On March 18, 2015, two gunmen stormed a museum near Tunisia's parliament, killing at least 19 people, mostly foreign tourists. According to Prime Minister Habib Essid, the attackers, wearing military uniforms, walked past the fence around the perimeter of the National Bardo Museum and waited for tourist buses to arrive, then opened fire. They then went into the building and reportedly executed eight tourists before being killed themselves in a police raid. ISIS later claimed responsibility for the attack.
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Libya hotel shooting
On January 27, 2015, gunmen stormed a luxury hotel in the Libyan capital of Tripoli, popular with diplomats and officials, killing four foreigners and five guards, and triggering an hours-long standoff that ended when the two assailants set off a grenade, blowing themselves up.
A senior State Department official confirmed that one U.S. citizen was among those killed in the attack, which was later claimed by ISIS. The attack started in the morning hours and included a car bombing as well, according to a spokesman for a Tripoli security agency.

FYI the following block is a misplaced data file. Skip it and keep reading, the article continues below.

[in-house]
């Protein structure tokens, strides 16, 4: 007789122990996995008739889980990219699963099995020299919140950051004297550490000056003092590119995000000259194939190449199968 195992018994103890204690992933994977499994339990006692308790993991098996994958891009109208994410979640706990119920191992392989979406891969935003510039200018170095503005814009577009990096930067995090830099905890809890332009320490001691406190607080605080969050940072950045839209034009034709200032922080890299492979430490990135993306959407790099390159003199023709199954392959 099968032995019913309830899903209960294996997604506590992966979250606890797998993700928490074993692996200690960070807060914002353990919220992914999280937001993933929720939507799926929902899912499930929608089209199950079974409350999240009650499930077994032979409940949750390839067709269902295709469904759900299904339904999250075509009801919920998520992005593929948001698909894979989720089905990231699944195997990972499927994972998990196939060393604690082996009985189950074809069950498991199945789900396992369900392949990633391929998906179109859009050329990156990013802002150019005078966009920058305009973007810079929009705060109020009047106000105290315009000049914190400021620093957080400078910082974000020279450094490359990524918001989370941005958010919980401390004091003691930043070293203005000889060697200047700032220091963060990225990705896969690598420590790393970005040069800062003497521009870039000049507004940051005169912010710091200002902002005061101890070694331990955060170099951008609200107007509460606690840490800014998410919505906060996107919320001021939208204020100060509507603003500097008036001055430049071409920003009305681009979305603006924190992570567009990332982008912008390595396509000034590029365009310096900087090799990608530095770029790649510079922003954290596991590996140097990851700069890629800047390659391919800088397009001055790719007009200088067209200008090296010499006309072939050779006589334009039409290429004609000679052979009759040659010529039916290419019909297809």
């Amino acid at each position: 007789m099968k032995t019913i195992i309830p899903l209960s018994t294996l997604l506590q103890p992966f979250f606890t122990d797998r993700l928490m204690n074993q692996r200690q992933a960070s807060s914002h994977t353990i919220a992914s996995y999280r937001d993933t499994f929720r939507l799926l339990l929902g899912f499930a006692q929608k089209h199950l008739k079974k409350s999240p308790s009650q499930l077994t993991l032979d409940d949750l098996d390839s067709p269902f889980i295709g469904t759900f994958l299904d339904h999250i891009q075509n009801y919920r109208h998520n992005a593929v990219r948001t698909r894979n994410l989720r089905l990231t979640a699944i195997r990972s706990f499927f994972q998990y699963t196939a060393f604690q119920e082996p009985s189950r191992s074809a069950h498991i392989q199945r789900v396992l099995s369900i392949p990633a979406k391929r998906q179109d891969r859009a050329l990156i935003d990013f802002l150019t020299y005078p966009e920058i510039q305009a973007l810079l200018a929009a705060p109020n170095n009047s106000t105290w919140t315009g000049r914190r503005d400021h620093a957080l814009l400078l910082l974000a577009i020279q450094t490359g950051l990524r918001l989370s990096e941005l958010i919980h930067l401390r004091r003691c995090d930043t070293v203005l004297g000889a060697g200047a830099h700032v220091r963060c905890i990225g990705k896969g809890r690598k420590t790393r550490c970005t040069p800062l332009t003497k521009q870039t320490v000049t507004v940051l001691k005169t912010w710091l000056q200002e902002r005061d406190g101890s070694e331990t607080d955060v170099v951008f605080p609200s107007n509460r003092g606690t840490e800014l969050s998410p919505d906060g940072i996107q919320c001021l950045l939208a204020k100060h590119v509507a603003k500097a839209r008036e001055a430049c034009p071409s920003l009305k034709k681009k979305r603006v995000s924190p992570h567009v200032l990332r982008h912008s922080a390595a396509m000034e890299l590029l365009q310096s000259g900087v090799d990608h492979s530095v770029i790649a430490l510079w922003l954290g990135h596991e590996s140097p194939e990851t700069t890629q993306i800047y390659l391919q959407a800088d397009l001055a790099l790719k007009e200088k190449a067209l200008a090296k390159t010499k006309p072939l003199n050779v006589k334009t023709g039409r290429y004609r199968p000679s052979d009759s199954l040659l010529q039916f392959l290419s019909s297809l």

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Sinai security forces shooting
On January 29, 2015, jihadists linked to the Sinai Province of the Islamic State targeted security forces in Egypt with a series of coordinated bombings and rockets aimed at a police headquarters, a military base and a residential complex for security forces. Nearly 50 people were killed in the attacks, including 14 civilians, six police officers and 24 soldiers.